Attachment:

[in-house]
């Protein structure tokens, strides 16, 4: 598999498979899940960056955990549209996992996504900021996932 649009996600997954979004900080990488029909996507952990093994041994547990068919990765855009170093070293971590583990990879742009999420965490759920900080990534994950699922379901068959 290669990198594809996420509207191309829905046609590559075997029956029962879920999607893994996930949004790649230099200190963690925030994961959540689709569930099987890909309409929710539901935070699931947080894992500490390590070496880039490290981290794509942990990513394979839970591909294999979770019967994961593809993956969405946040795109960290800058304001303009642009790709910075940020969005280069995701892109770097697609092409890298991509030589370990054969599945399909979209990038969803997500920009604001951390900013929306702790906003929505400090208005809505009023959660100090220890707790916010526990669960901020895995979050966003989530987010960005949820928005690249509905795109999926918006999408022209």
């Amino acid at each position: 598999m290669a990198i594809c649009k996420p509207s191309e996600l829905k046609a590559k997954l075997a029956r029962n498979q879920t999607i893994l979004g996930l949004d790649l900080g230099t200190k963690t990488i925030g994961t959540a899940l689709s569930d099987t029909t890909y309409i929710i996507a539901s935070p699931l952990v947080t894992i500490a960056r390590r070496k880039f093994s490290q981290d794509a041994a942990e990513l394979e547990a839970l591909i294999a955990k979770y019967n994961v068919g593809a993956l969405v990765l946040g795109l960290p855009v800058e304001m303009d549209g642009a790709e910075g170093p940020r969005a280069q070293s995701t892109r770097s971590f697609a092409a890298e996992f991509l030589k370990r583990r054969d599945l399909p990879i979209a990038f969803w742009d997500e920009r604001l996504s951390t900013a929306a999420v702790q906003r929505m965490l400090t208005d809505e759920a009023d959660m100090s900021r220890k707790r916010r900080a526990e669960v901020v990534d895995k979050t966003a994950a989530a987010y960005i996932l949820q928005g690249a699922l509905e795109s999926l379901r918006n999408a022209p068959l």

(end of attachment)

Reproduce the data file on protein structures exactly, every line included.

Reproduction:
[in-house]
């Protein structure tokens, strides 16, 4: 598999498979899940960056955990549209996992996504900021996932 649009996600997954979004900080990488029909996507952990093994041994547990068919990765855009170093070293971590583990990879742009999420965490759920900080990534994950699922379901068959 290669990198594809996420509207191309829905046609590559075997029956029962879920999607893994996930949004790649230099200190963690925030994961959540689709569930099987890909309409929710539901935070699931947080894992500490390590070496880039490290981290794509942990990513394979839970591909294999979770019967994961593809993956969405946040795109960290800058304001303009642009790709910075940020969005280069995701892109770097697609092409890298991509030589370990054969599945399909979209990038969803997500920009604001951390900013929306702790906003929505400090208005809505009023959660100090220890707790916010526990669960901020895995979050966003989530987010960005949820928005690249509905795109999926918006999408022209």
């Amino acid at each position: 598999m290669a990198i594809c649009k996420p509207s191309e996600l829905k046609a590559k997954l075997a029956r029962n498979q879920t999607i893994l979004g996930l949004d790649l900080g230099t200190k963690t990488i925030g994961t959540a899940l689709s569930d099987t029909t890909y309409i929710i996507a539901s935070p699931l952990v947080t894992i500490a960056r390590r070496k880039f093994s490290q981290d794509a041994a942990e990513l394979e547990a839970l591909i294999a955990k979770y019967n994961v068919g593809a993956l969405v990765l946040g795109l960290p855009v800058e304001m303009d549209g642009a790709e910075g170093p940020r969005a280069q070293s995701t892109r770097s971590f697609a092409a890298e996992f991509l030589k370990r583990r054969d599945l399909p990879i979209a990038f969803w742009d997500e920009r604001l996504s951390t900013a929306a999420v702790q906003r929505m965490l400090t208005d809505e759920a009023d959660m100090s900021r220890k707790r916010r900080a526990e669960v901020v990534d895995k979050t966003a994950a989530a987010y960005i996932l949820q928005g690249a699922l509905e795109s999926l379901r918006n999408a022209p068959l």